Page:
As the failure to give a final instruction on the elements of the offense is not fundamental error so long as a preliminary instruction on those elements is given, waiver occurs if there is a failure to object. Crosson, supra; Nelson, supra; Johnson, supra; Dodson, supra.

The record shows and appellant concedes no such objection was ever made until this appeal was brought; therefore, the argument is deemed waived. Moreover, we note the record shows appellant declined a specific offer by the trial judge to reread the preliminary instructions. This seems to us to be an attempt by appellant to now complain of error he invited the trial court to make. Error invited by the complaining party is not reversible error. Moore v. State, (1979) Ind., 393 N.E.2d 175; Matthews v. State, (1958) 237 Ind. 677, 148 N.E.2d 334; White v. State, (1944) 222 Ind. 423, 54 N.E.2d 106.

Other points raised by appellant need not be addressed, due to our holding on the fundamental error issue, save one. Appellant argues the State by failing to tender an instruction on the elements of armed robbery, waives its right to have that issue presented to the jury. We see no merit to such a contention. Though an instruction on the elements of the offense of which the defendant is convicted is necessary at some point in the trial, we see no reason why such an instruction needs to be given due to the State's initiative. The trial court had sua sponte given such an instruction and thus protected the defendant's rights and assured the jury understood the law to be applied to the evidence adduced.

Appellant claims the evidence is insufficient to support the verdict. The element of the offense on which he claims the evidence is insufficient is the identification of him as the perpetrator of the crime.

On sufficiency of the evidence in question we do not reweigh the evidence nor judge the credibility of witnesses. Sloan v. State, (1980) Ind., 408 N.E.2d 1264; Wofford v. State, (1979) Ind., 394 N.E.2d 100.

In the case at bar appellant points to certain inconsistencies in the descriptions of the event as given by both Foltz and Evans. There were also differences, appellant claims, in the testimony of these two witnesses as to the robber's dress and physical appearance. Finally appellant contends some of Foltz's testimony as to the event is "inherently improbable," such as his testimony the robber wore a stocking cap but did not bother to try to conceal his face with it.

However, despite the presence of some inconsistencies in the testimony offered at trial, the fact remains shortly after the robbery Foltz picked appellant's picture out as that of the man who robbed him. *972 Almost two years later he picked appellant out of a line-up. At trial he identified appellant as the robber. This testimony was not of the equivocal nature as seen in Lottie v. State, (1974) 262 Ind. 124, 311 N.E.2d 800, a case cited by appellant in which we reversed a conviction because of inconsistence and equivocation in identification testimony. We also do not see the identification testimony here as tainted by equivocation and police coercion, as it was in Gaddis v. State, (1969) 253 Ind. 73, 251 N.E.2d 658. We hold the evidence is sufficient to support the jury finding appellant was the perpetrator of the crime.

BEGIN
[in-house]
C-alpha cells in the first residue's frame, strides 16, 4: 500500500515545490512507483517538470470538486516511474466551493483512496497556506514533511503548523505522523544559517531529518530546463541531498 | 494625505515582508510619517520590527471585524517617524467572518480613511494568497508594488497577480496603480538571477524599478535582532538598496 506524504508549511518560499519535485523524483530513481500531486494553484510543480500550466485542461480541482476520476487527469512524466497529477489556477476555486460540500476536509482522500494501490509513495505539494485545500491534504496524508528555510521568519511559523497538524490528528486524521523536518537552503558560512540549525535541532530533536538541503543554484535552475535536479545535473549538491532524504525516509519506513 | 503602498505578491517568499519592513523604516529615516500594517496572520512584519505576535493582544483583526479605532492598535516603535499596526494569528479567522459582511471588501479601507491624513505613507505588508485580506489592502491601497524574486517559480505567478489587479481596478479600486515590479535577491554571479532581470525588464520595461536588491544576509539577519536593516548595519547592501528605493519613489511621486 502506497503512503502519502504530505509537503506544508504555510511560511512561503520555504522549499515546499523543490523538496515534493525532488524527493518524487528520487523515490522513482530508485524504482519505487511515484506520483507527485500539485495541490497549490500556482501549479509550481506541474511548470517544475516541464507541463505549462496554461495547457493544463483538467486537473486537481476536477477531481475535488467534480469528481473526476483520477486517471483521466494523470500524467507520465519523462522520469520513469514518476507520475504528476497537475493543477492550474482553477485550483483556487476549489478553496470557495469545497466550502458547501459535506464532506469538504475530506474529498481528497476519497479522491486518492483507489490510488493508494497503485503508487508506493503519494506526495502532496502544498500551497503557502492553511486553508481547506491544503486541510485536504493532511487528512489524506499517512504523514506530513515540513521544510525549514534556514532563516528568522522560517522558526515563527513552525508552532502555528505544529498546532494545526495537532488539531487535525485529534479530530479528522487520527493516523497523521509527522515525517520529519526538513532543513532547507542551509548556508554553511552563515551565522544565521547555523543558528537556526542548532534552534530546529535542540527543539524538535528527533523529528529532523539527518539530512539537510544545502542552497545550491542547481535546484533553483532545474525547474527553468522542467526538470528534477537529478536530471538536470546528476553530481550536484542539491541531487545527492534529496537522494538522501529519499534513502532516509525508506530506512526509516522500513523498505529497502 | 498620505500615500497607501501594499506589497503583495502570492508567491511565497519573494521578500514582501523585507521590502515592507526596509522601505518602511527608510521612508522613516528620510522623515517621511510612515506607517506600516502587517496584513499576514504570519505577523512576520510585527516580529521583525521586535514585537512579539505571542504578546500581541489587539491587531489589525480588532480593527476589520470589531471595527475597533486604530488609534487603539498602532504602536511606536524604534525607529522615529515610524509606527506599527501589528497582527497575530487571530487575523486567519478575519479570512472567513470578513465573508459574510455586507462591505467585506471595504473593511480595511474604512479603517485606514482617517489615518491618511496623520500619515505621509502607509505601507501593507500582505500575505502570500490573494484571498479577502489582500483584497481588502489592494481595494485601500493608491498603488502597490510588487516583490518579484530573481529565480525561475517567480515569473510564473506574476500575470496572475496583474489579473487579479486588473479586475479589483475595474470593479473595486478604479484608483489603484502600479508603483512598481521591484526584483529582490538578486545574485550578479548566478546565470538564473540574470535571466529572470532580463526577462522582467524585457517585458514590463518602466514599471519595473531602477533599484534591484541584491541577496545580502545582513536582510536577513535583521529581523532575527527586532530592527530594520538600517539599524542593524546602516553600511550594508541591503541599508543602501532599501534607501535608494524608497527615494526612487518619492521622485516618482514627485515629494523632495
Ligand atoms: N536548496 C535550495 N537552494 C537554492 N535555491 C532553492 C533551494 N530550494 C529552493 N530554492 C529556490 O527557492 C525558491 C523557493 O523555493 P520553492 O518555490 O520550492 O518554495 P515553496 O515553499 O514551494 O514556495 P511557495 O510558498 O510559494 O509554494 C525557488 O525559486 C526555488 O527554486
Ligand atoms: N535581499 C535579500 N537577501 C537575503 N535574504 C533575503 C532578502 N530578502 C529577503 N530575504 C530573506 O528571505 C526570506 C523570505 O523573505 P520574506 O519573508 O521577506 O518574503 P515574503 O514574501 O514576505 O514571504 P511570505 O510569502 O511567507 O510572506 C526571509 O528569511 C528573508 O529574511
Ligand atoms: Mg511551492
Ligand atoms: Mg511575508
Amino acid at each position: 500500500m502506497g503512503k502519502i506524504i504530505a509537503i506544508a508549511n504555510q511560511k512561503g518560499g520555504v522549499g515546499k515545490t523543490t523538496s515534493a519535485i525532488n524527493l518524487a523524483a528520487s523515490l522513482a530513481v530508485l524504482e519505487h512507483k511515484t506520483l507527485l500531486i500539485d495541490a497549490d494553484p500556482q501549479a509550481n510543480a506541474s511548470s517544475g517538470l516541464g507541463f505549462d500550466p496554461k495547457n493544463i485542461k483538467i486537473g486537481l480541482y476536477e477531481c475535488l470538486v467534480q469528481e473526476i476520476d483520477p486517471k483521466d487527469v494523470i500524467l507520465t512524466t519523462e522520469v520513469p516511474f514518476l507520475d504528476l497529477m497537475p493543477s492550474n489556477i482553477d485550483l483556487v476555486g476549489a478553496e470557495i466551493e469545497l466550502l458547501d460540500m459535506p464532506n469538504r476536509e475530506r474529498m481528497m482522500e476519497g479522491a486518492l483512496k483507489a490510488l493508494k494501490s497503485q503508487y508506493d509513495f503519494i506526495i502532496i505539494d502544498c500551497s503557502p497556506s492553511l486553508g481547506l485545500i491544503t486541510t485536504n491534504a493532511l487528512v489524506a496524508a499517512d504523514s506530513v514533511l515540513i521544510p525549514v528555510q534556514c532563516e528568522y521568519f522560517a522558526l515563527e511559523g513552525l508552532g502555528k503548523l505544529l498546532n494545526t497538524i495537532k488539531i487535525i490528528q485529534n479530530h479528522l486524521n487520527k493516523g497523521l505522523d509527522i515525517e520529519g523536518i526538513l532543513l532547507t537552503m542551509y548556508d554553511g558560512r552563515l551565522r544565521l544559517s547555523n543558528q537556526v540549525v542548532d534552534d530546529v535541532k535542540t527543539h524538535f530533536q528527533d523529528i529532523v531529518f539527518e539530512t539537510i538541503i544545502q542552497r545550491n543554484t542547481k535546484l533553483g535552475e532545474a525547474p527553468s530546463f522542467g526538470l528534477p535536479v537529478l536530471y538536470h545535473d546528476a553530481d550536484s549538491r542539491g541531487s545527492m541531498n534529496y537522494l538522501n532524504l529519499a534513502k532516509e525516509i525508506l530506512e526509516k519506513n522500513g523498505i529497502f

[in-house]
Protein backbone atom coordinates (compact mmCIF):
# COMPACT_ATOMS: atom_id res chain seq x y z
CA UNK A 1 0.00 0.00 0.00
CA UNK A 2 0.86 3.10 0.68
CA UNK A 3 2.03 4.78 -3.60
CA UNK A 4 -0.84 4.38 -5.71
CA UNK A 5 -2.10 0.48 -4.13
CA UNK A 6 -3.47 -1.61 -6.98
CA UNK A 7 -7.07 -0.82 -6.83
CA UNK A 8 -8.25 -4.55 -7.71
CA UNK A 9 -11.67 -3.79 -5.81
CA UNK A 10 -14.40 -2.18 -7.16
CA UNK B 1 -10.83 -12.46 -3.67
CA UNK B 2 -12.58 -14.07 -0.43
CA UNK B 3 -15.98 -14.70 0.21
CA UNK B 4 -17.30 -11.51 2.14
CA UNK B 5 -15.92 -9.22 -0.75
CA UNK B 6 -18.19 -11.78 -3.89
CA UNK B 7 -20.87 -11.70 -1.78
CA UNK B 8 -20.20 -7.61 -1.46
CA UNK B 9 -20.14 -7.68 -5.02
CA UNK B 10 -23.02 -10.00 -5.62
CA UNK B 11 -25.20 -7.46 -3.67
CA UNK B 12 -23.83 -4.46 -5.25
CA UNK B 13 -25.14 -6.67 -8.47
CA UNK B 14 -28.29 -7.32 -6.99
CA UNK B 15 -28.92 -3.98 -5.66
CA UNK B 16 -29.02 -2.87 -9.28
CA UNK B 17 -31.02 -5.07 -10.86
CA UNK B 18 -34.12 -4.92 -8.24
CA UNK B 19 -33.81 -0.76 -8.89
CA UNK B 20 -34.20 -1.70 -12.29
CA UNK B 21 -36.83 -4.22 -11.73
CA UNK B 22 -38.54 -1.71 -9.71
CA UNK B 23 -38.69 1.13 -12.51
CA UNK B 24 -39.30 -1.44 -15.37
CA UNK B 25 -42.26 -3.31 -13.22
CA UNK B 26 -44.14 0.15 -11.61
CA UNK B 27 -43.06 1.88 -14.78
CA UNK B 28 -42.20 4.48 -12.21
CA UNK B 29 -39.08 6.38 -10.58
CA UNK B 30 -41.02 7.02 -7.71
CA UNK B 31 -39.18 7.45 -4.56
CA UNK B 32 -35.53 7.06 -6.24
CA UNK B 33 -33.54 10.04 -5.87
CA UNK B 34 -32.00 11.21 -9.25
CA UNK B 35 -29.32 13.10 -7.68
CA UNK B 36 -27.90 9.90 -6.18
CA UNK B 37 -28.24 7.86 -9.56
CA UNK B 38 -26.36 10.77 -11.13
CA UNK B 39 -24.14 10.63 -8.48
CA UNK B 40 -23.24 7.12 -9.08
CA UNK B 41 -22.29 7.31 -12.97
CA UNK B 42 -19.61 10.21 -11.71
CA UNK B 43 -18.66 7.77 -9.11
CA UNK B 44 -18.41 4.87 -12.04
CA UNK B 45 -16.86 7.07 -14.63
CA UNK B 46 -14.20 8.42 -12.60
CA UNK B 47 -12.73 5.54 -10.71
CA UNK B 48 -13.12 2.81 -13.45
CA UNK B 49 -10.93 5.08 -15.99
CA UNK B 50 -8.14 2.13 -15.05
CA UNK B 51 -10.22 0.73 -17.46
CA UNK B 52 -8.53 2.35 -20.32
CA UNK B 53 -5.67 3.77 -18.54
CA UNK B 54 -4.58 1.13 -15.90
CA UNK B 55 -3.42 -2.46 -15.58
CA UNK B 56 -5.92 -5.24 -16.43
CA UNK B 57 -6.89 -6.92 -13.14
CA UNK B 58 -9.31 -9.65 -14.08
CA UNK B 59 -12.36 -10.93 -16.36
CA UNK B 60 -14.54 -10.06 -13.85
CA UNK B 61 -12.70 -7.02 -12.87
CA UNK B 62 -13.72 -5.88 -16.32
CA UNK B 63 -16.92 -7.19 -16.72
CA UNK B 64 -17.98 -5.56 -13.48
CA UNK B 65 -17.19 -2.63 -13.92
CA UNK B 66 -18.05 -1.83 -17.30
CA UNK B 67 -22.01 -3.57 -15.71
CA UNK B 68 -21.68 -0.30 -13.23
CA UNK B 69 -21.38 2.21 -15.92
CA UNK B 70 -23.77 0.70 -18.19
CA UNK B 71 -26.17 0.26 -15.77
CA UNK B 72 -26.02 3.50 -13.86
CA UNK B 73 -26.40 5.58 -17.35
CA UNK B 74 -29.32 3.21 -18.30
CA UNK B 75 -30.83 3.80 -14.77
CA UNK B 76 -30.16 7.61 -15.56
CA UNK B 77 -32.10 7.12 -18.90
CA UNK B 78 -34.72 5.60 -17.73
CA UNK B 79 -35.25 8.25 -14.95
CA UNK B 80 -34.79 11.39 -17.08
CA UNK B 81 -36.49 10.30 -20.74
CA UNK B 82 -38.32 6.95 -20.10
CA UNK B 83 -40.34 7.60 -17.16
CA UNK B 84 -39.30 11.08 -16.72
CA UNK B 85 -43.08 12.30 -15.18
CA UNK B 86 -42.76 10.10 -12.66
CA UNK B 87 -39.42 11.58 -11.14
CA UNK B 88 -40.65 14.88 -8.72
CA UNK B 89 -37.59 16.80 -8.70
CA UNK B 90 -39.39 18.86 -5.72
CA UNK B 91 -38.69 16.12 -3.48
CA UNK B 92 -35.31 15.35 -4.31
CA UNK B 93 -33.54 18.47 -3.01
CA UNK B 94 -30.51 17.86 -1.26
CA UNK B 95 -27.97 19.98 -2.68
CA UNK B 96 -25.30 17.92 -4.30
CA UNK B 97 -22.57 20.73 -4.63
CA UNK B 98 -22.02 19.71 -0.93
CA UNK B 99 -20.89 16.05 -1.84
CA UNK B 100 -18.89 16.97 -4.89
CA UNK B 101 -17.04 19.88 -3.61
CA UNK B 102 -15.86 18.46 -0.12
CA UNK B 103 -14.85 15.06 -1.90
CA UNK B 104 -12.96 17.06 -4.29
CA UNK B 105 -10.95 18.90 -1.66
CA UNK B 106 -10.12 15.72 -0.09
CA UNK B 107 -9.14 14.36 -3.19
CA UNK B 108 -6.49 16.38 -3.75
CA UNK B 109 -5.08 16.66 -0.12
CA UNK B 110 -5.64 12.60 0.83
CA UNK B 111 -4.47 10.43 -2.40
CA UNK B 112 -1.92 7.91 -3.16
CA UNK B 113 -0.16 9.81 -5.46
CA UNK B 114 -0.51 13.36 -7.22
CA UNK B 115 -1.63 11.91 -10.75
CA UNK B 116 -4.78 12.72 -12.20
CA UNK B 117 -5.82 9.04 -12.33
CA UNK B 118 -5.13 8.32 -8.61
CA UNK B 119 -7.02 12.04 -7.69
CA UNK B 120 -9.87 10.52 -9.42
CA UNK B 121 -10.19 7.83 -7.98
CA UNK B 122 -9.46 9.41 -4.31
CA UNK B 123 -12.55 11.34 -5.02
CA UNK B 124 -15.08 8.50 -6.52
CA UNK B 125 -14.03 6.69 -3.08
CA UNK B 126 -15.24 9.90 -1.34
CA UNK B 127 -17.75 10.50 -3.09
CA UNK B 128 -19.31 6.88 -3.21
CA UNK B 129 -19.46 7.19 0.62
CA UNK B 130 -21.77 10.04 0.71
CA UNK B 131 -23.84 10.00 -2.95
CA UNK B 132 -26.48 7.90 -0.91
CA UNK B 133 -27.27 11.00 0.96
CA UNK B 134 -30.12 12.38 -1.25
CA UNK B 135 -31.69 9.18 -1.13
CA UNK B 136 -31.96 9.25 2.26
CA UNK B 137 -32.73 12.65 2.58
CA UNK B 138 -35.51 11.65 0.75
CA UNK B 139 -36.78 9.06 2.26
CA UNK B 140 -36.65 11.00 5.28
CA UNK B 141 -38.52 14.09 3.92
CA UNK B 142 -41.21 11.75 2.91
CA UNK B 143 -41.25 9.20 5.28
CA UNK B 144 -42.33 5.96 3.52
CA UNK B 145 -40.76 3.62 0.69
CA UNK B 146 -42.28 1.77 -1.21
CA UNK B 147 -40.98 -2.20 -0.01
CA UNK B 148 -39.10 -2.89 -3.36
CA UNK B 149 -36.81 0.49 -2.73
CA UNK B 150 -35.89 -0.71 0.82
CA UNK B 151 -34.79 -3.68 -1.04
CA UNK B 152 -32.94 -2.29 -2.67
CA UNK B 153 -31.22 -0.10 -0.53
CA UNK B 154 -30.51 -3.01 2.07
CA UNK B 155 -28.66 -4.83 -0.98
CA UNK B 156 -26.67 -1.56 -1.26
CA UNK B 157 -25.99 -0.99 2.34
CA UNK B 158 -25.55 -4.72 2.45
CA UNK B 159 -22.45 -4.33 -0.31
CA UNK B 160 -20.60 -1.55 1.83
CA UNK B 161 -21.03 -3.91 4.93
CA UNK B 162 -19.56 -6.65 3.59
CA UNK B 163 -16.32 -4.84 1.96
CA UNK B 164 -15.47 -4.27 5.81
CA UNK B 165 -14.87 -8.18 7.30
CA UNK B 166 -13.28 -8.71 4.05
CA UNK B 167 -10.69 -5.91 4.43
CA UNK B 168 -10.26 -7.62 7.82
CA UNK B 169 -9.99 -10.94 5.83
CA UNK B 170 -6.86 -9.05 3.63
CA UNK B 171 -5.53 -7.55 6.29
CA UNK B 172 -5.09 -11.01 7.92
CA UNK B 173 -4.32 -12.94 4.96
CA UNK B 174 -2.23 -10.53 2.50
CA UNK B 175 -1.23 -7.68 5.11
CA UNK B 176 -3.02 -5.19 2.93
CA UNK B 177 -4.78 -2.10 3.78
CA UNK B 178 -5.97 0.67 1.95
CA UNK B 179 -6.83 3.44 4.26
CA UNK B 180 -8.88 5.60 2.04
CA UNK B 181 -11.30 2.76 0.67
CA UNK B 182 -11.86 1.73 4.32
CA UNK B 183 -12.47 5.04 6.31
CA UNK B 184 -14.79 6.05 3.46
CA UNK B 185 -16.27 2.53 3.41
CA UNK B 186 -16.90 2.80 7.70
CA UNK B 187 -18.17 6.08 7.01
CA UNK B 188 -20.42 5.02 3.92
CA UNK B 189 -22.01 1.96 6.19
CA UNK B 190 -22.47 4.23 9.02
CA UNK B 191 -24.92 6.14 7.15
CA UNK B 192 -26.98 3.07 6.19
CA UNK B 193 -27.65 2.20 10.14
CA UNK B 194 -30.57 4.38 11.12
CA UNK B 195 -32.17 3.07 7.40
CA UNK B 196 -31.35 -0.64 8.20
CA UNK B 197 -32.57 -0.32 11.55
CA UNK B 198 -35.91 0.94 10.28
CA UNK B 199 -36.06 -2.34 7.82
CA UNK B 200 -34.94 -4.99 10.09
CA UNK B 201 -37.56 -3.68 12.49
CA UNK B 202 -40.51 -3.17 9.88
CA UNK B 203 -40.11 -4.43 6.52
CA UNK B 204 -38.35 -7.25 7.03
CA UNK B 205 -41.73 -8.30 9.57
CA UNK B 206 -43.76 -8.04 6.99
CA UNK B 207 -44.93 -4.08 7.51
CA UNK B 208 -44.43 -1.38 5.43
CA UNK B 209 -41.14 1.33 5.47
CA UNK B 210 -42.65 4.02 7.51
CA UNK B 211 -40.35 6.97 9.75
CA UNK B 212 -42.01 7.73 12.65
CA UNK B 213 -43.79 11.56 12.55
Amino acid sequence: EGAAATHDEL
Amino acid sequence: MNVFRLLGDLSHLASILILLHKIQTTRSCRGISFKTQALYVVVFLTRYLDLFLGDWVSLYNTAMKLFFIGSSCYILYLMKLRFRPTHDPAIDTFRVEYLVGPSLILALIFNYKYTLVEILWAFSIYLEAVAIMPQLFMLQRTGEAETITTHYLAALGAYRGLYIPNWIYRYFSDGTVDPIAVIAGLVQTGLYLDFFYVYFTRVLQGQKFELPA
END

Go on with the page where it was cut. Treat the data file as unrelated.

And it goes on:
We also note appellant's argument strikes directly at the credibility of a witness. We do not find the testimony to be of such inherent improbability or incredible dubiosity that we should forego the usual rule and substitute our judgment for that of the jury.

Appellant claims the trial court erred in permitting the State to amend the information. Prior to trial the State moved to amend, but the motion was not acted upon until during the testimony of witness Evans. The change made was in the date of the offense which was changed from August 7, 1980 to August 7, 1978.

I.C. § 35-3.1-1-5(a)(9) and (c) [Burns 1979 Repl.] permits the prosecutor to amend the information if the defect is not material and the amendment "does not prejudice the substantial rights of the defendant." We have held: "A defect is material only if the prosecutor's amendment affects the availability of a defense or the applicability of evidence which existed under the original information." Humphrey v. State, (1978) 268 Ind. 597, 598, 377 N.E.2d 631, 632. We fail to see how appellant was deprived of any defense, or how the evidence under the original information became inapplicable, due to the amendment. Particularly we note appellant did not interpose an alibi defense, which we have recognized is the kind of situation which would make an amendment as to the date of the offense material by depriving the defendant of a defense. See, Highsaw v. State, (1978) 269 Ind. 458, 381 N.E.2d 470.

Moreover, the record belies any notion appellant was misled by the initially erroneous information. In a Motion for Continuance filed by the State, December 9, 1980, a copy of which was served on appellant, it was recited; "The date of the alleged offense is August 7, 1978." Further in a letter to the trial judge written January 29, 1981, appellant himself acknowledged he was aware the date of the alleged offense was August 7, 1978. Trial commenced February 5, 1981. Given this state of the record we do not see any prejudice to appellant's substantial rights. We hold there was no error in permitting the amendment.

The trial court is in all things affirmed.


DeBRULER, J., concurs in result.